a spatial lter positioned adjacent said sensitized surface to intercept said light, said spatial filter comprising a plurality of superimposed diffraction girds, each grid comprising a plurality of spaced parallel lines, the spaces between the lines passing light of all colors, the lines of each grid being of the identical color and differing in color from the lines of v the other grids, the lines of each grid passing light of all but one color,

the lines of one of said plurality of grids being orthogonal to the lines of a second of said plurality of grids, the lines of a third of said plurality of grids making an :angle of 60 with respect to the lines of one of the other grids.

13. A spatial filter comprising three grids of lines, the spaces between the lines passing light of all colors, the lines of a grid being parallel, spaced from one another and being of an identical primary color, the color of the lines of each grid being different than the color of the` lines of the other grids, the lines of each grid passing light of all but one color, twoof said grids of lines being orothogon'al to one another, and the third grid of lines making an angle of with one of the other two grids.

14. A spatial filter comprising a plurality of grids of lines, the lines of a grid being parallel, spaced from one another and being of an identical primary color, the color of the lines of each grid being that of a different primary color than the color of the lines of the other grids, the lines of each grid occurring at a different frequency than the lines of the other grids, said grids having .their lines interleaved and parallel with one another.

15. A spatial filter comprising a plurality of grids of lines, the lines of a grid being parallel, spaced from one another and being of :an identical primary color, the color of the lines of each grid being that of a different primary color than the color of the lines of the other grids, the lines of each of said grids forming a Fresnel zone, said zones being disposed adjacent to one another.

References Cited UNITED STATES PATENTS 2,050,417 8/1936 Bocca 352-45 3,284,196 11/1966 Mazza 95-1.7 X

JOHN M. HORAN, Primary Examiner U.S. Cl. X.R. 355-71.

Patent Citations
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Referenced by
Citing PatentFiling datePublication dateApplicantTitle
US3572900 *Apr 29, 1969Mar 30, 1971Technical Operations IncColor tv film reproduction system compatible with diffraction process color projection systems
US3594497 *Jan 28, 1969Jul 20, 1971Technical Operations IncColor tv film reproduction system compatible with diffraction process color projection systems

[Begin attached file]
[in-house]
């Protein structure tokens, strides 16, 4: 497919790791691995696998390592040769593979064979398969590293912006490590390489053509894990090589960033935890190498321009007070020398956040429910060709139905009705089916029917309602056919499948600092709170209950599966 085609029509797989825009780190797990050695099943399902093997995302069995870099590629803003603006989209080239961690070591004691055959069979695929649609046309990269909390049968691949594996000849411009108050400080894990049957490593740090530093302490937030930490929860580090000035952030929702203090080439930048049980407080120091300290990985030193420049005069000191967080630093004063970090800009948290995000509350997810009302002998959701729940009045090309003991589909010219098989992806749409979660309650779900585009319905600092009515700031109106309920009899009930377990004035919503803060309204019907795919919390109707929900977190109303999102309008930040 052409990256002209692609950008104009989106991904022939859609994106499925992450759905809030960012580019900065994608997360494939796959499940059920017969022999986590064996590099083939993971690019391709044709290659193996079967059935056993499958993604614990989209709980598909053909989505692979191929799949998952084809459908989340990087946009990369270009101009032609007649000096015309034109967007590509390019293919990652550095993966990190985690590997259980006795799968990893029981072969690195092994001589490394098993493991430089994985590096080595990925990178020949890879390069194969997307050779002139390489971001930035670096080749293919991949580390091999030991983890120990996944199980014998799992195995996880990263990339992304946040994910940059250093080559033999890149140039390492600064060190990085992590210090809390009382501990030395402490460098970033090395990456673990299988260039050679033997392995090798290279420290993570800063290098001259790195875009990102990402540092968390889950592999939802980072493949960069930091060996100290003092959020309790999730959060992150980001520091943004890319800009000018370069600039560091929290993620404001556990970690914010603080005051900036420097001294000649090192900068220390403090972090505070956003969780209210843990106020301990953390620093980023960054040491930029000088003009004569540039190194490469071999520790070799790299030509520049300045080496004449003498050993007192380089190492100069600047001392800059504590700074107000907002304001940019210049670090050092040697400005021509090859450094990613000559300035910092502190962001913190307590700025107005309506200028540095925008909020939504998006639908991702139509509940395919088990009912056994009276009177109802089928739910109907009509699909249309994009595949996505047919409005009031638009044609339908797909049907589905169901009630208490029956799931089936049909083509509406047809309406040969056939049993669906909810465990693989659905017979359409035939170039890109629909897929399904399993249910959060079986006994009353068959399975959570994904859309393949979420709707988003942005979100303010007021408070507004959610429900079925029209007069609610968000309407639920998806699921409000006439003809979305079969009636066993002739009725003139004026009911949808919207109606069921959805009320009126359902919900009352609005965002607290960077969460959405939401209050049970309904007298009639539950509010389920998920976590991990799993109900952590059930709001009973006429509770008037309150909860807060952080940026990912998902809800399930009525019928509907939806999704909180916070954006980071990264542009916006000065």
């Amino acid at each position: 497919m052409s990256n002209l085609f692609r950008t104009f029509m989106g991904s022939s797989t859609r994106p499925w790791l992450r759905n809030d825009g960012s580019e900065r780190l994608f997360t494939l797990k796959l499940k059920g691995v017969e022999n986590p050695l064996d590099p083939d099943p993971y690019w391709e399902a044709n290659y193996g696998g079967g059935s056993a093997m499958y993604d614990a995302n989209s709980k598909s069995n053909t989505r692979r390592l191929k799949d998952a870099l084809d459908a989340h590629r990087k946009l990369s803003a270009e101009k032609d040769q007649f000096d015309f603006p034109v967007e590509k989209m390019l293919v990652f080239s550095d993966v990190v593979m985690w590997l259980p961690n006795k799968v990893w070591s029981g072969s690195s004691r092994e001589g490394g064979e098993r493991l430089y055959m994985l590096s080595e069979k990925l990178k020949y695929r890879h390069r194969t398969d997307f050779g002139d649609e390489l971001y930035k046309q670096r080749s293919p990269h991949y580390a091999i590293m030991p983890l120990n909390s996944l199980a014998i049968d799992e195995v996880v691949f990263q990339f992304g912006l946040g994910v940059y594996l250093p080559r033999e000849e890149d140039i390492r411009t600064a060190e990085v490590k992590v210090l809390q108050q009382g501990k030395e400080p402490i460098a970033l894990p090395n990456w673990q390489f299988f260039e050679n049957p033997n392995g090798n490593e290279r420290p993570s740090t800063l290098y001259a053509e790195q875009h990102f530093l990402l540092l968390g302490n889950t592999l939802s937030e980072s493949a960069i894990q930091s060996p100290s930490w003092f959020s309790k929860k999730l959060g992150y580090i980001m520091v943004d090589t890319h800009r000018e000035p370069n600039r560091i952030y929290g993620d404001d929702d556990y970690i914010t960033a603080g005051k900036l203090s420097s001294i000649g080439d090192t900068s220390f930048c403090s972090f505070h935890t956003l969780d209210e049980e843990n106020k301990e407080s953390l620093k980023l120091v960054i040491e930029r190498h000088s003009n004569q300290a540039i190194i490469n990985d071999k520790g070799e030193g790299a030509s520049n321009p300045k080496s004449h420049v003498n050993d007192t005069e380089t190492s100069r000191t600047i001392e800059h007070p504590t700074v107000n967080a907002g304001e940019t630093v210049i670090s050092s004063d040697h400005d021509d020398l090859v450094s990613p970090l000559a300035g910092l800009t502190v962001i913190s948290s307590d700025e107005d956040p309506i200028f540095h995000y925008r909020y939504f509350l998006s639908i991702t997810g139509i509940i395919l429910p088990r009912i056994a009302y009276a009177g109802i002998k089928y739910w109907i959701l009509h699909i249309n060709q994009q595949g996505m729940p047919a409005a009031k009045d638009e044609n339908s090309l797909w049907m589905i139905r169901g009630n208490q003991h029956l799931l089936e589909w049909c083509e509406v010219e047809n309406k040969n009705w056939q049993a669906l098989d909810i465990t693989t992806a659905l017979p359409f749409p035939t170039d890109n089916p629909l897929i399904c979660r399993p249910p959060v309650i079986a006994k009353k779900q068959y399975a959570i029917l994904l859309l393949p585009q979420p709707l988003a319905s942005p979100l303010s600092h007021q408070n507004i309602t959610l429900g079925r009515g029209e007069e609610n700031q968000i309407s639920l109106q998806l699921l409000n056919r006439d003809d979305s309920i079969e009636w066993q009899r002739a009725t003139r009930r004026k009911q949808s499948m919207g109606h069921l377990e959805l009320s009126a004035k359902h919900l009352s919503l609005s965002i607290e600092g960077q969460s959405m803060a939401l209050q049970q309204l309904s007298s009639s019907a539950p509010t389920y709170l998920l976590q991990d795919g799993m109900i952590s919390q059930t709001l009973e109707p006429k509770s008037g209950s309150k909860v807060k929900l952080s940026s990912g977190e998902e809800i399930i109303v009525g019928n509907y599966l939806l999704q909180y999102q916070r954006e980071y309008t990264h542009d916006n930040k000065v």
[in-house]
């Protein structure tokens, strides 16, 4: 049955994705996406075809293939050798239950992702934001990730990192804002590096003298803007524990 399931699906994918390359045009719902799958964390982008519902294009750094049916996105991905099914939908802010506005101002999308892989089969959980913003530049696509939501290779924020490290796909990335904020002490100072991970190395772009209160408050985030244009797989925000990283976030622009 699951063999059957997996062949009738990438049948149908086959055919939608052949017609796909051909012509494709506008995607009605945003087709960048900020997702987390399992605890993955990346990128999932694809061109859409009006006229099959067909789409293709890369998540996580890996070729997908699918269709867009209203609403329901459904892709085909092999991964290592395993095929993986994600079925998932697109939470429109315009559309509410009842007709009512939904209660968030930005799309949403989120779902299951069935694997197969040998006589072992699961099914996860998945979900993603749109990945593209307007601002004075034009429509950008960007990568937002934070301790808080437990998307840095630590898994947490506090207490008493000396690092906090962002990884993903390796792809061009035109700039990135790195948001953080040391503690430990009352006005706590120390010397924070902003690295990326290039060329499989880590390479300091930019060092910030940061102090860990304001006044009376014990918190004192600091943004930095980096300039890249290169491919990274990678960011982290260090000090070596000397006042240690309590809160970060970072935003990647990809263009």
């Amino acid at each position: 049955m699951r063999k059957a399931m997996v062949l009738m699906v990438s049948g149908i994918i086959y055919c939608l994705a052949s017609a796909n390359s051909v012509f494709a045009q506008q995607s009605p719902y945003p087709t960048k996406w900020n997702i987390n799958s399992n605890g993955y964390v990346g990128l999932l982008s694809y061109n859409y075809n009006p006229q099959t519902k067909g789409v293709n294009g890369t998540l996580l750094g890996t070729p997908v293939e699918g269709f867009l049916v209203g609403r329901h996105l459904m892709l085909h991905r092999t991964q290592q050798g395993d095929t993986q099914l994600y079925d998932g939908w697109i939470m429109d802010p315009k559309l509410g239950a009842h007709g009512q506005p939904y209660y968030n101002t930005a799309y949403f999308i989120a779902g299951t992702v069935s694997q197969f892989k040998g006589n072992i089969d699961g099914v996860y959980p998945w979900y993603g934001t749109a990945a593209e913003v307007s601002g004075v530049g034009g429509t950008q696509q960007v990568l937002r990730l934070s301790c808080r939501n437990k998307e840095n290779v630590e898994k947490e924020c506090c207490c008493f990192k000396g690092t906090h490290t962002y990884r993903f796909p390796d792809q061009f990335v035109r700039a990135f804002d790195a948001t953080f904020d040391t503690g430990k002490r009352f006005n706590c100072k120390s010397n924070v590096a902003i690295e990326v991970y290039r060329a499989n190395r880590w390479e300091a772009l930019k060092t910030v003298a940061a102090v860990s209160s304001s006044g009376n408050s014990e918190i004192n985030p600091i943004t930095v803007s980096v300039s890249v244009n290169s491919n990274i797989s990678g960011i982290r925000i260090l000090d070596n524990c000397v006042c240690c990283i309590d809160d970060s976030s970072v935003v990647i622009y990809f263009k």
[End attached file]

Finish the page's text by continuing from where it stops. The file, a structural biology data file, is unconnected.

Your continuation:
US3609010 *Jan 30, 1969Sep 28, 1971Technical Operations IncSpectral zonal filter
US3624278 *Nov 19, 1969Nov 30, 1971Technical Operations IncArea multiplex image recording by flying spot raster scanning employing spatial filtering
US3641895 *Jun 3, 1969Feb 15, 1972Agfa Gevaert AgApparatus for photographic color recording
US3642349 *Jan 21, 1970Feb 15, 1972Agfa Gevaert AgMethod of reproducing x-ray pictures
US3647943 *Jun 6, 1969Mar 7, 1972Magnavox CoTransducer system and method
US3647948 *Apr 2, 1970Mar 7, 1972Hitachi LtdChrominance signal generator having striped filter
US3729252 *Jun 5, 1970Apr 24, 1973Eastman Kodak CoOptical spatial filtering with multiple light sources
US3730610 *Nov 5, 1971May 1, 1973Plessey Handel Investment AgDirection-sensitive projection systems for light-diffraction gratings
US3748019 *Apr 12, 1971Jul 24, 1973Agfa Gevaert AgPhotographic recording and reproducing method and apparatus utilizing spatial carrier frequencies
US3759155 *Jan 10, 1972Sep 18, 1973Agfa Gevaert AgMethod of photographic color recording
US3825757 *May 14, 1973Jul 23, 1974Raytheon CoNuclear imaging system
US4019817 *May 7, 1975Apr 26, 1977Canon Kabushiki KaishaMethod of color image recording
US4049756 *Oct 16, 1975Sep 20, 1977Izon CorporationMethod of making microfiche laminate having apertures with doublet lenses
US4057326 *Jun 9, 1976Nov 8, 1977Rca CorporationSimplified and improved diffractive subtractive color filtering technique
US4096216 *May 12, 1977Jun 20, 1978Izon CorporationMethod of making microfiche laminate having apertures with doublet lenses
US5122903 *Mar 12, 1990Jun 16, 1992Omron CorporationOptical device and optical pickup device using the same
US5258871 *Jun 1, 1992Nov 2, 1993Eastman Kodak CompanyDual diffraction grating beam splitter
US9122172 *Aug 22, 2013Sep 1, 2015Advantech Global, LtdReflection shadow mask alignment using coded apertures
US9157148May 23, 2011Oct 13, 2015Advantech Global, LtdShadow mask alignment using coded apertures
US20130342843 *Aug 22, 2013Dec 26, 2013Advantech Global, LtdReflection Shadow Mask Alignment Using Coded Apertures
Classifications
U.S. Classification396/307, 359/566, 355/71
International ClassificationG03B33/10, G03B33/00
Cooperative ClassificationG03B33/10
European ClassificationG03B33/10